“These resources helped give countries the breathing space to meet their most pressing needs, fighting the pandemic, providing social assistance to vulnerable households, or even now paying for food and fuel imports. Fortunately, we expect to see the region’s economies back in positive territory, with 3.7 per cent growth expected in our last World Economic Outlook,” Georgieva continued.
“Of course, for those countries that need help, we stand ready to step up. We have a flexible set of lending tools to help cushion the effects of the current crisis. This can include urgent needs for foreign currency to pay for costly food and fuel imports or pay back loans. For countries with active financing arrangements with the Fund, like Barbados and Suriname, we may be able to augment them if needed. And our emergency facilities are available to help countries tackle unforeseen shocks, including from natural disasters,” she went on to say.
The Bulgarian-born IMF managing director said the recently created Resilience and Sustainability Trust (RST) is a vital new pillar to its lending toolkit to help countries build longer-term resilience—including issues like climate change and pandemic preparedness.
“All Caribbean member countries are eligible for this affordable, longer-term financing, including countries in the region that have previously not had access to concessional IMF lending. This is thanks in no small part to Barbados Prime Minister Mottley’s strong and consistent advocacy,” Georgieva added.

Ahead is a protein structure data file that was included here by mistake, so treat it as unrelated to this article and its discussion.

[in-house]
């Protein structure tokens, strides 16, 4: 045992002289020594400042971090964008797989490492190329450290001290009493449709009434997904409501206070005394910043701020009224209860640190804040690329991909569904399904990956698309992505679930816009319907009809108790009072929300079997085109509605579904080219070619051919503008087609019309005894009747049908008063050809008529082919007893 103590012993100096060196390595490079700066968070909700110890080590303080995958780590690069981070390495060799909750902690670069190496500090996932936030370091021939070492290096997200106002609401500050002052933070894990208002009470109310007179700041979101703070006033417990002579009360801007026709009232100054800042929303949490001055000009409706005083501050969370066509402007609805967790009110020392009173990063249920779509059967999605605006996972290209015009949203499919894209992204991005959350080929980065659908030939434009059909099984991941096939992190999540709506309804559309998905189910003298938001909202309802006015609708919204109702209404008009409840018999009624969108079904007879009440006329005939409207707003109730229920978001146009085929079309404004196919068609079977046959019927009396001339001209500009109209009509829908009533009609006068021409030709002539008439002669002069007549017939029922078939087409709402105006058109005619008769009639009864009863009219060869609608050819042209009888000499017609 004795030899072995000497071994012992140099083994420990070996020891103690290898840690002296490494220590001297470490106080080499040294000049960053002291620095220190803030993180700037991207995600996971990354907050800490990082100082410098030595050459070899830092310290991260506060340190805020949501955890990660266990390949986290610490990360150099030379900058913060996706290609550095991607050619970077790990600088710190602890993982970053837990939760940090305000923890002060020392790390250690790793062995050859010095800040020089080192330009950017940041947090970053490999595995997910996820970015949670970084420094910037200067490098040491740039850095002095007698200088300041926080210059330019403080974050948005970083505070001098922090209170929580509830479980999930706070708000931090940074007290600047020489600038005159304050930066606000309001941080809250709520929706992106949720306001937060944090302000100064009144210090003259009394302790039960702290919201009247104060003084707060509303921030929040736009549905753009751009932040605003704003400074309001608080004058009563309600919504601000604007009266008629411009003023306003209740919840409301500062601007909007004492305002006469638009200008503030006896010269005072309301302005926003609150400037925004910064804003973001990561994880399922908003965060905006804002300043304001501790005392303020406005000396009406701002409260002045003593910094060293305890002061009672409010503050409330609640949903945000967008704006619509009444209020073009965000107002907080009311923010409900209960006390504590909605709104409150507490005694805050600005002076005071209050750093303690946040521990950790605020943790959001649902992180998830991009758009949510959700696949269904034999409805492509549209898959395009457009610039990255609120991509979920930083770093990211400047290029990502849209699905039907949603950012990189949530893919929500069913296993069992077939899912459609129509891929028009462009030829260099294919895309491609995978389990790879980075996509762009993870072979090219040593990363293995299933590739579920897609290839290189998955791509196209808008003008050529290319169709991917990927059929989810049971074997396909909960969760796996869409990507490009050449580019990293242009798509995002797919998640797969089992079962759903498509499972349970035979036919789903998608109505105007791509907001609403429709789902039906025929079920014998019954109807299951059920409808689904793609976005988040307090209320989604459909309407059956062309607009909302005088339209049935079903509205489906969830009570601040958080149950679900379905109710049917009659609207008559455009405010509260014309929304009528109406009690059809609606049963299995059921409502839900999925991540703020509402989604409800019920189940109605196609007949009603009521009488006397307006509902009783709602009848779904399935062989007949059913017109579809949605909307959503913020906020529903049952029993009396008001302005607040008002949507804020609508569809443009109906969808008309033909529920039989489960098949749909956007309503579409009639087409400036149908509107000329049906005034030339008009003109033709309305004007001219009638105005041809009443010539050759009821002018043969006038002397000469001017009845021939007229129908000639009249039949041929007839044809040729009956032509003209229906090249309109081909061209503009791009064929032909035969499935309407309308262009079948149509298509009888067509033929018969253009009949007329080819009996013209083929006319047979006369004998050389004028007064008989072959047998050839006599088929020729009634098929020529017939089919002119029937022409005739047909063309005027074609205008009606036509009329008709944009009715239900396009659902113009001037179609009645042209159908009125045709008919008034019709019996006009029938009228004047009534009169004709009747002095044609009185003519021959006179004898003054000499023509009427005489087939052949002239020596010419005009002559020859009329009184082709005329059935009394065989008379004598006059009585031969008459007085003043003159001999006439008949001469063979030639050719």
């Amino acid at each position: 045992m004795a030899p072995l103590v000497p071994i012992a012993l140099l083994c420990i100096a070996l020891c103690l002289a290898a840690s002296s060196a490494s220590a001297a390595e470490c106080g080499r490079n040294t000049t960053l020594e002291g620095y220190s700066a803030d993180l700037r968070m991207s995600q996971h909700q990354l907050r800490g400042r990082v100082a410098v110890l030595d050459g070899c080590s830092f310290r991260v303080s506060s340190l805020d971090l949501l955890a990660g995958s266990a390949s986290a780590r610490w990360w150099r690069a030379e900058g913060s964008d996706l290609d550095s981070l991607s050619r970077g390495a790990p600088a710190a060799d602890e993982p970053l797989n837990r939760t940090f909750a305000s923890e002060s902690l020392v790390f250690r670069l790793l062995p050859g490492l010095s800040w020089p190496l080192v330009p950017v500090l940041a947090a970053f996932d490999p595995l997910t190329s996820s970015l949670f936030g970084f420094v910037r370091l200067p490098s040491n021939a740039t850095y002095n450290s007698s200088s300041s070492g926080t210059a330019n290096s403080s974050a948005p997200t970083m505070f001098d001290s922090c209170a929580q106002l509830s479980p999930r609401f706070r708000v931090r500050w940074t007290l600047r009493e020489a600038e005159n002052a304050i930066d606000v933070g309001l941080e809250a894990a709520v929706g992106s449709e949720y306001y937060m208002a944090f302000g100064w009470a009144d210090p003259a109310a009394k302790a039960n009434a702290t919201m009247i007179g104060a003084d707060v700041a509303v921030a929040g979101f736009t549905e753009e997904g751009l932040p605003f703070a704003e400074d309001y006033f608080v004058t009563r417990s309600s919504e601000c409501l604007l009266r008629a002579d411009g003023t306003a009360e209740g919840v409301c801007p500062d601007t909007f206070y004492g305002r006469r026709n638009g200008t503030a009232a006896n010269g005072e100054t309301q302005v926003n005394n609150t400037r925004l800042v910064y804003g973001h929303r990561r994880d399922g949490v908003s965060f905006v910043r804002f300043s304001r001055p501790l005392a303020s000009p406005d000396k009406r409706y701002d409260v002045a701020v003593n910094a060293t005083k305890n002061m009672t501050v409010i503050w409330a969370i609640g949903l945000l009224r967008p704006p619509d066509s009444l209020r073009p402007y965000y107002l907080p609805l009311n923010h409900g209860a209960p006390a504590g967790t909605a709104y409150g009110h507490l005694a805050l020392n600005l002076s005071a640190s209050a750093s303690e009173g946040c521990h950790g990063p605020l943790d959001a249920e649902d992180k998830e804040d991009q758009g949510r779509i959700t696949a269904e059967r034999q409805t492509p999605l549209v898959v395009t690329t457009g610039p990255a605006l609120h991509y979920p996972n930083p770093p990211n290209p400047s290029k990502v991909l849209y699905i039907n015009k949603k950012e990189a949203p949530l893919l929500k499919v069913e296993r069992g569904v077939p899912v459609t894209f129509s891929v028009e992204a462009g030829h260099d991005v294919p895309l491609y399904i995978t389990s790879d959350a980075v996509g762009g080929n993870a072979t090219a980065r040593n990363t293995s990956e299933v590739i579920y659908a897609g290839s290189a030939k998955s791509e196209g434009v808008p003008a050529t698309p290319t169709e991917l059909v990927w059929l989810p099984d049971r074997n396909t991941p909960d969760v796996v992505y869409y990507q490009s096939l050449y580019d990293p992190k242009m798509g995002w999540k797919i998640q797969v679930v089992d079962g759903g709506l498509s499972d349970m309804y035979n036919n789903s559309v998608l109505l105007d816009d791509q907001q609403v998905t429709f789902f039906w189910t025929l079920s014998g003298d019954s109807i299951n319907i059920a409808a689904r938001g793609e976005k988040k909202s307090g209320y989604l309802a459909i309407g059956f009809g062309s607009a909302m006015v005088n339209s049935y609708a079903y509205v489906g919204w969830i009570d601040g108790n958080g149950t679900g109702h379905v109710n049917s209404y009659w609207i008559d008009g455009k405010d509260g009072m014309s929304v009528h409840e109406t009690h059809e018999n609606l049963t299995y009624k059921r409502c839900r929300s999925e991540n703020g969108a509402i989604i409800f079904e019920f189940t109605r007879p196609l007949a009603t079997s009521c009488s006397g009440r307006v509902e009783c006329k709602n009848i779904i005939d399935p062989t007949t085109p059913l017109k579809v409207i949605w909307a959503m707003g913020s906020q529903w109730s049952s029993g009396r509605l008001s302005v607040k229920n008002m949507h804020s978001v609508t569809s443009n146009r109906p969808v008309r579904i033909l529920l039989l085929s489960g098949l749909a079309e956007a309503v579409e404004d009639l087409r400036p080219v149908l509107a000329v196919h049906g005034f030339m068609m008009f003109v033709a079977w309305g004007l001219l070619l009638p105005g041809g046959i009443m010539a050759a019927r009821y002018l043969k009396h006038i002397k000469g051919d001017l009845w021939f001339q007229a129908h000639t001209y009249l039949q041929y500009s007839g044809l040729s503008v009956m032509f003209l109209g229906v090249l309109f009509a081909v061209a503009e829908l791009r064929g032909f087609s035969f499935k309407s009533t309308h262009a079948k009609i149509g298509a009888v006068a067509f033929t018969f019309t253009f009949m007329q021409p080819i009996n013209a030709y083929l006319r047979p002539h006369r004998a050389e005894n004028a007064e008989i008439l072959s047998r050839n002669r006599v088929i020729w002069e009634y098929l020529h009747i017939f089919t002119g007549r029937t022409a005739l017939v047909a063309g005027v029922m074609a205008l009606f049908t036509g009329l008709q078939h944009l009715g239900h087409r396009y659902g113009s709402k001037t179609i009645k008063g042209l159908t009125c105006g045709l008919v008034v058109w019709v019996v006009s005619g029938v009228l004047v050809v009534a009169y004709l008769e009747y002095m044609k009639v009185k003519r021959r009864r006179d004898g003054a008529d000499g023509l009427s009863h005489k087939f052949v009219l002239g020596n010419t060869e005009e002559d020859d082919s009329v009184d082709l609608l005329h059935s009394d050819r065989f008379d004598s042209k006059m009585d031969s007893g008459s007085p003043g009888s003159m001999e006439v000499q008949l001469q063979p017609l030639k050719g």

Georgieva acknowledged that it would be “tough” for governments, including those in the Caribbean, needing to subsidise the cost of food and energy for the poorest members of society in a very targeted manner, preferably by providing subsidies directly to people.
“This is tough, no doubt about it. Helping strike the right balance is something we discuss and work on continuously with each country.
“The top priority is to ensure that people can afford food and electricity. We advise countries to protect social spending, to ensure nobody goes hungry. We help them figure out how to stretch every dollar, so it does the most good for those in the most need—for instance, direct payments to families as you mentioned are generally better than price subsidies that benefit the more well-to-do.